This chapter discusses the bacterial mutants for the study of lipid metabolism. The major advantage to using the bacterium Escherichia coli for biochemical investigations is the possibility of genetic manipulation. Genetic methods may be used to eliminate specific enzymes from the cell, allowing unambiguous allocation of their in vivo role. The fatty acid composition of E. coli may be altered by feeding a variety of fatty acids to mutants defective in fatty acid biosynthesis. The fabD and fabE mutants are defective in the synthesis of all fatty acids, and were isolated as temperature-sensitive mutants. Supplementation of fabD or fabE mutants with saturated fatty acids plus unsaturated fatty acids (UFA) is only partly successful in maintaining growth at the restrictive temperature. The fabA and fabB mutants are specifically defective in the synthesis of UFA and may be supplemented with a variety of fatty acids, including cis- and trans-UFA, cyclopropane, branched, and halogenated fatty acids. A third mutation with no phenotype is cfa. These mutants have a defective cyclopropane fatty acid synthase and are deficient in the conversion of unsaturated fatty acids to their cyclopropane derivatives. This conversion occurs after the fatty acyl residues are attached to the phospholipids and happens only as cells enter the stationary phase.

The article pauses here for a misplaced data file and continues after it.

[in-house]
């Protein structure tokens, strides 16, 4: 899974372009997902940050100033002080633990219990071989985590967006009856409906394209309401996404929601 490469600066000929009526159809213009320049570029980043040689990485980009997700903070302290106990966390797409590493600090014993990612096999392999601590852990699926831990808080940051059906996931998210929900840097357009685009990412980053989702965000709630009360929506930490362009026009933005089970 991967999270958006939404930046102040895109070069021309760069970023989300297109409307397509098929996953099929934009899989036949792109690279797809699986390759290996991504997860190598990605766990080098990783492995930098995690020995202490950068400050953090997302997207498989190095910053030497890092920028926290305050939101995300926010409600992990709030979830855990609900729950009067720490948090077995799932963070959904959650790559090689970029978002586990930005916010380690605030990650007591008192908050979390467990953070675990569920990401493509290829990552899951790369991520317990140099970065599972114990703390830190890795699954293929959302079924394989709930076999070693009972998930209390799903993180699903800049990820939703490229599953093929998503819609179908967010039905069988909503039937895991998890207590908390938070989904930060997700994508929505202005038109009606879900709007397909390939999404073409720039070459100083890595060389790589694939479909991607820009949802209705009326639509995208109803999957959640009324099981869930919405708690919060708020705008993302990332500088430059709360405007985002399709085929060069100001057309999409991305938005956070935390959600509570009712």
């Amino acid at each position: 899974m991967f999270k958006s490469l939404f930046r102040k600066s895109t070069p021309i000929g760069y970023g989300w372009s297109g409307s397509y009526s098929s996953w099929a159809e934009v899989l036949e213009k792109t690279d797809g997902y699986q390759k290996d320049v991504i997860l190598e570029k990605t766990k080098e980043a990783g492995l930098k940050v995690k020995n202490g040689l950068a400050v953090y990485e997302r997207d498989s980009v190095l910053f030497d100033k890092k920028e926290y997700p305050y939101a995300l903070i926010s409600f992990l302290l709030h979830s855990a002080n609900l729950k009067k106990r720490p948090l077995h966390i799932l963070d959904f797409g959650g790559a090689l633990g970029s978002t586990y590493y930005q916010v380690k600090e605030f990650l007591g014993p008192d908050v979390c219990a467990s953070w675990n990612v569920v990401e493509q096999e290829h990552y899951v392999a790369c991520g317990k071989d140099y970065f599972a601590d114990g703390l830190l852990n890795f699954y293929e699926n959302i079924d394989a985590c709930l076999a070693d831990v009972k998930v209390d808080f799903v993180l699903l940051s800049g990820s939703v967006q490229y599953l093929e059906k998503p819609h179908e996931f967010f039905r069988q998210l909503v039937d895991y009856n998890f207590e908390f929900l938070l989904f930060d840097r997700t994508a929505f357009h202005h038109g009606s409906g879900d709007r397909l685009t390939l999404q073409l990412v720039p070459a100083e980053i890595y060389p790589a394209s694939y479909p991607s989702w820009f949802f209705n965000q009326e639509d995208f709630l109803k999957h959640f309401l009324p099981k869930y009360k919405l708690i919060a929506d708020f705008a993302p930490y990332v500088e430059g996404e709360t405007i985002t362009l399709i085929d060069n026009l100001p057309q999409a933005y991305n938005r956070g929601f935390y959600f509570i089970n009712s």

ASJC Scopus subject areas
- Molecular Biology